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Mouse Strains

B6.BKS(D)-Leprdb/J Mouse Strain

By January 12, 2019November 14th, 2019No Comments


B6.BKS(D)-Leprdb/J mouse strain, also known as B6 db, is a strain of mouse model that exhibits an obese and diabetic phenotype. Hence, it is of most interest in metabolic research.[1]


B6 db mice are derived from the inbred strain C57BLKS/J, which was accidentally developed by Kaliss in the 1940s from a stock of C57BL/6J.[2] A spontaneous mutation conferring a diabetic and obese phenotype arose in a stock of C57BLKS/J mice kept at the Jackson Laboratory and was discovered in 1966. It was cloned and developed into a separate lineage. This lineage originally contained the misty allele, but this was bred out in 2009.[1]

Physical Characteristics

B6 db mice are severely obese, and so are larger and weigh a lot more than most mouse strains. Their fur is black, resembling that of the ancestral C57BLKS/J mice.[1]

Behavioral Characteristics & Handling

No information on the handling of this strain could be found. If having a relatively more docile strain is essential, researchers may want to avoid B6 db as a precautionary measure.

A number of behavioral abnormalities have been observed with homozygous db mice on the BKS background. With regard to mood, researchers report depressive-like symptoms, as shown by higher immobility in the forced swimming test and tail suspension test.[3] Results on anxiety are inconsistent, with one study showing less anxiety and another showing greater anxiety in the elevated plus maze.[4][3]

These mice show a psychosis-like phenotype in an acoustic startle test, with a greatly reduced pre-pulse startle. They also exhibit memory deficits, including deficits in spatial working memory in the Y maze, and in recognition memory in the novel object recognition test. It is worth bearing in mind that these tests were conducted with db/db mice on the pure BKS background, and the results may not perfectly translate to mice on the B6.BKS background.

Health Characteristics of B6.BKS(D)-Leprdb/J Mouse Strain

These mice are homozygous for the mutant allele Leprdb; the mutation consists of a guanine to thymine transversion of the gene for the leptin receptor, resulting in abnormal splicing of the mRNA, and premature termination of the protein. The protein hence loses its signal transduction capabilities.

The hormone leptin is released by adipose cells and binds to the leptin receptor in the hypothalamus, regulating food intake. The Leprdb mutation disrupts this regulation, causing the mouse to develop severe obesity by three to four weeks of age. Heterozygotes do not exhibit this phenotype, but do have elevated metabolic efficiency and can last longer fasting than the wild-type strain.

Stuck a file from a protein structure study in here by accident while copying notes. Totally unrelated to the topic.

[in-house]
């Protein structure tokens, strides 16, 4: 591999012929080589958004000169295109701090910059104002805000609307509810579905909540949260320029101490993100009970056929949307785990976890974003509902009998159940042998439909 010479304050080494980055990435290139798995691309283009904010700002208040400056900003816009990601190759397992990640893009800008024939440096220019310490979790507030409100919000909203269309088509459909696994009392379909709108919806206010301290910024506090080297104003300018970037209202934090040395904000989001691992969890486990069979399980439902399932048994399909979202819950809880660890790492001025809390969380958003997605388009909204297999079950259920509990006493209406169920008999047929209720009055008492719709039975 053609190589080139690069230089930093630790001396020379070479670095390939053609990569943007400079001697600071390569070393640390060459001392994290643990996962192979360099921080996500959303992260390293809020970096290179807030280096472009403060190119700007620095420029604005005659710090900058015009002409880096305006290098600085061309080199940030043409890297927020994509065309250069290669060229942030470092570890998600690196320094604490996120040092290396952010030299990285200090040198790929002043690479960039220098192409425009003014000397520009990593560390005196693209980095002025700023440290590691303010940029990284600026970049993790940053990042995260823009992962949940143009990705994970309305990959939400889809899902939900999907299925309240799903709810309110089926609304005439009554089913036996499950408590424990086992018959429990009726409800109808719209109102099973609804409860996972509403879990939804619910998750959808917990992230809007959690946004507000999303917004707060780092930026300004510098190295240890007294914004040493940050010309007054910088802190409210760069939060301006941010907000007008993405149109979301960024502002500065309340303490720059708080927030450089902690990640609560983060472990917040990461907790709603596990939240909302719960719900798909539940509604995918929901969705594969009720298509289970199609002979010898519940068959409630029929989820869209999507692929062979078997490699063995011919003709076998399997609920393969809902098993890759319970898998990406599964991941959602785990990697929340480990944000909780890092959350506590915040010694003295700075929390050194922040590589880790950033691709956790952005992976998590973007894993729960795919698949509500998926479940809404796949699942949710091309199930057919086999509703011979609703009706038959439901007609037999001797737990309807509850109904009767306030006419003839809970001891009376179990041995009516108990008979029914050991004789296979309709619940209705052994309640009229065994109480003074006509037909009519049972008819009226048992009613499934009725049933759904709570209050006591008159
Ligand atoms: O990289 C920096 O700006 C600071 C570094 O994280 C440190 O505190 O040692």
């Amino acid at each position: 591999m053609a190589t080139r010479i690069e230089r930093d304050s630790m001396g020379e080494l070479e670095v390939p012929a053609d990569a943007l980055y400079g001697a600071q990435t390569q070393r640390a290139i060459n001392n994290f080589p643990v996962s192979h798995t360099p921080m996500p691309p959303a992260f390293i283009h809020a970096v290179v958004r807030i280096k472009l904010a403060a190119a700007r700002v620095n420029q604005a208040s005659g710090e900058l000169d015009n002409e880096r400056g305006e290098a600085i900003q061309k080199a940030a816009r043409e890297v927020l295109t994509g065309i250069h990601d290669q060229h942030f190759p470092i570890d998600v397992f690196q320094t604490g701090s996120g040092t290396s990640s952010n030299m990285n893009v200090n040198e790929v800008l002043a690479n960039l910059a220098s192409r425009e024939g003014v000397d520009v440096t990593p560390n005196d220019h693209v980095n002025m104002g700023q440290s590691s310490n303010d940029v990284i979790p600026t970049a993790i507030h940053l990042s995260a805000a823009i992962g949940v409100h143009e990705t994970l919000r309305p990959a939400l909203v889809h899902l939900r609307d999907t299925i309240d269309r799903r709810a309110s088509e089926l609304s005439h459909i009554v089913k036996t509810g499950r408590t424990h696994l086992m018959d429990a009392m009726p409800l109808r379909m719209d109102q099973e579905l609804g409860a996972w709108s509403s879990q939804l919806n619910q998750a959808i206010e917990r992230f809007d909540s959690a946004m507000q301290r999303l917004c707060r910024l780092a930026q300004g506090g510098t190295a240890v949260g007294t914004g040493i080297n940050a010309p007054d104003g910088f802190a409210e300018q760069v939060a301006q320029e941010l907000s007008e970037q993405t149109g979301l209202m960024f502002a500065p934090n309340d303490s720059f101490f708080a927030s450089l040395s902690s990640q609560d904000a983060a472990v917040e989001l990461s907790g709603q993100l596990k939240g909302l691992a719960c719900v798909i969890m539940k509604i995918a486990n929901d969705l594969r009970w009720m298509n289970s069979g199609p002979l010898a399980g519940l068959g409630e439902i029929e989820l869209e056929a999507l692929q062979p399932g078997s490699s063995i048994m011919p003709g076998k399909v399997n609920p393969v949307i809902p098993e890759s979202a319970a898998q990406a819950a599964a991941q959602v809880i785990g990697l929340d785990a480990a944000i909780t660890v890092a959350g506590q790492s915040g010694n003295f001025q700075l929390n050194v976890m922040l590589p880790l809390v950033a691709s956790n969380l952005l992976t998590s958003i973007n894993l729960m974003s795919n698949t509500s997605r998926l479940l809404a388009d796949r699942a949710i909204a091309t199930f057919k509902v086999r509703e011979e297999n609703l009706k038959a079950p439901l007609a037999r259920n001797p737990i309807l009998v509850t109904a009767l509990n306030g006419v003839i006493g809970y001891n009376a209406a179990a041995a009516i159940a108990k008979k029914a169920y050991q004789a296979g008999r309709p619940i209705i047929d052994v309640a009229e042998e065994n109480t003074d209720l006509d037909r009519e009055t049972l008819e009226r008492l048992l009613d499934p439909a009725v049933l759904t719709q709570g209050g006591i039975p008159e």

Metabolic abnormalities resembling the symptoms of diabetes arise rapidly: hyperinsulemia is seen from around two weeks of age, and hyperglycemia by four to eight weeks. The mice display increased eating, drinking, and urination compared to the wild-type. B cells in the islets of Langerhans become hyperplasic. Hyperinsulemia continues throughout the lifespan of the mouse, which is about 18 to 20 months.

Lesioning of the ventromedial nucleus of the hypothalamus mitigates the pathological phenotype, confirming that a disruption in hypothalamic signaling plays a central role in this strain’s severe metabolic aberrations.[1]

Major Experimental Uses

Given the various metabolic abnormalities of B6 db, the strain is mostly of interest to researchers looking into obesity and diabetes. In particular, the symptoms of the strain resemble those of type two diabetics whose obesity has induced insulin resistance as a consequence of chronically elevated insulin levels.

B6 db is also useful for the study of endocrine system abnormalities, especially defects of the hypothalamus and pituitary gland, as well as abnormalities of the immune system, reproductive system, adipose, and pancreas.[1]


  1. 000697 – B6.BKS(D)-Lepr/J. 2018. 000697 – B6.BKS(D)-Lepr/J. [ONLINE] Available at: [Accessed 21 November 2018].
  2. 000662 – C57BLKS/J. 2018. 000662 – C57BLKS/J. [ONLINE] Available at: [Accessed 21 November 2018].
  3. Dinel, A. L., André, C., Aubert, A., Ferreira, G., Layé, S., & Castanon, N. 2011. Cognitive and emotional alterations are related to hippocampal inflammation in a mouse model of metabolic syndrome. PloS one. 6(9), e24325.
  4. Sharma, A. N., Elased, K. M., Garrett, T. L., & Lucot, J. B. 2010. Neurobehavioral deficits in db/db diabetic mice. Physiology & behavior. 101(3), 381-8.
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